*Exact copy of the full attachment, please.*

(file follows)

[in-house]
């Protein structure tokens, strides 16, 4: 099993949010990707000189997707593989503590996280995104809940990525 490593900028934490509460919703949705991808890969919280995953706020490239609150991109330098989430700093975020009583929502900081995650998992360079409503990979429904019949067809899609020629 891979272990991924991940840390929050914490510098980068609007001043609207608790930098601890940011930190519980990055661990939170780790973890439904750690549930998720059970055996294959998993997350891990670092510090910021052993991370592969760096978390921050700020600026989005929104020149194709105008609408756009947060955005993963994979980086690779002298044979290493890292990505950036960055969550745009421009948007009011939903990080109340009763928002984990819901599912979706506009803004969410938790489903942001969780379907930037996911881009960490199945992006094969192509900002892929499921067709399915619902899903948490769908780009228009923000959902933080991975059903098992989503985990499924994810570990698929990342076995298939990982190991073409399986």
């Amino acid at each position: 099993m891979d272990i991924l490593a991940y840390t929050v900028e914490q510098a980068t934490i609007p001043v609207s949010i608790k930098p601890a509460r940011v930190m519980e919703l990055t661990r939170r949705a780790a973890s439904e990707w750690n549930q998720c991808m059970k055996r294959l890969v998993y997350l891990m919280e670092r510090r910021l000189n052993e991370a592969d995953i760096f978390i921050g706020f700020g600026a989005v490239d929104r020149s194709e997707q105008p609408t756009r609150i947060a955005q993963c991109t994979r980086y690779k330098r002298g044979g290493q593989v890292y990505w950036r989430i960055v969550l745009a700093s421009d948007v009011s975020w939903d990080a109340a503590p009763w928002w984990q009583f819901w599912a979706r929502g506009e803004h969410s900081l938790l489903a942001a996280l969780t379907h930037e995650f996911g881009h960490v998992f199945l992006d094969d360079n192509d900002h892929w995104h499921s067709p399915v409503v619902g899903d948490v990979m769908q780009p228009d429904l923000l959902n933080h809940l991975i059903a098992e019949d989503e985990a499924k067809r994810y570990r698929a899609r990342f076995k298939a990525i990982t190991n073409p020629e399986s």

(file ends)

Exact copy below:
[in-house]
């Protein structure tokens, strides 16, 4: 099993949010990707000189997707593989503590996280995104809940990525 490593900028934490509460919703949705991808890969919280995953706020490239609150991109330098989430700093975020009583929502900081995650998992360079409503990979429904019949067809899609020629 891979272990991924991940840390929050914490510098980068609007001043609207608790930098601890940011930190519980990055661990939170780790973890439904750690549930998720059970055996294959998993997350891990670092510090910021052993991370592969760096978390921050700020600026989005929104020149194709105008609408756009947060955005993963994979980086690779002298044979290493890292990505950036960055969550745009421009948007009011939903990080109340009763928002984990819901599912979706506009803004969410938790489903942001969780379907930037996911881009960490199945992006094969192509900002892929499921067709399915619902899903948490769908780009228009923000959902933080991975059903098992989503985990499924994810570990698929990342076995298939990982190991073409399986």
């Amino acid at each position: 099993m891979d272990i991924l490593a991940y840390t929050v900028e914490q510098a980068t934490i609007p001043v609207s949010i608790k930098p601890a509460r940011v930190m519980e919703l990055t661990r939170r949705a780790a973890s439904e990707w750690n549930q998720c991808m059970k055996r294959l890969v998993y997350l891990m919280e670092r510090r910021l000189n052993e991370a592969d995953i760096f978390i921050g706020f700020g600026a989005v490239d929104r020149s194709e997707q105008p609408t756009r609150i947060a955005q993963c991109t994979r980086y690779k330098r002298g044979g290493q593989v890292y990505w950036r989430i960055v969550l745009a700093s421009d948007v009011s975020w939903d990080a109340a503590p009763w928002w984990q009583f819901w599912a979706r929502g506009e803004h969410s900081l938790l489903a942001a996280l969780t379907h930037e995650f996911g881009h960490v998992f199945l992006d094969d360079n192509d900002h892929w995104h499921s067709p399915v409503v619902g899903d948490v990979m769908q780009p228009d429904l923000l959902n933080h809940l991975i059903a098992e019949d989503e985990a499924k067809r994810y570990r698929a899609r990342f076995k298939a990525i990982t190991n073409p020629e399986s």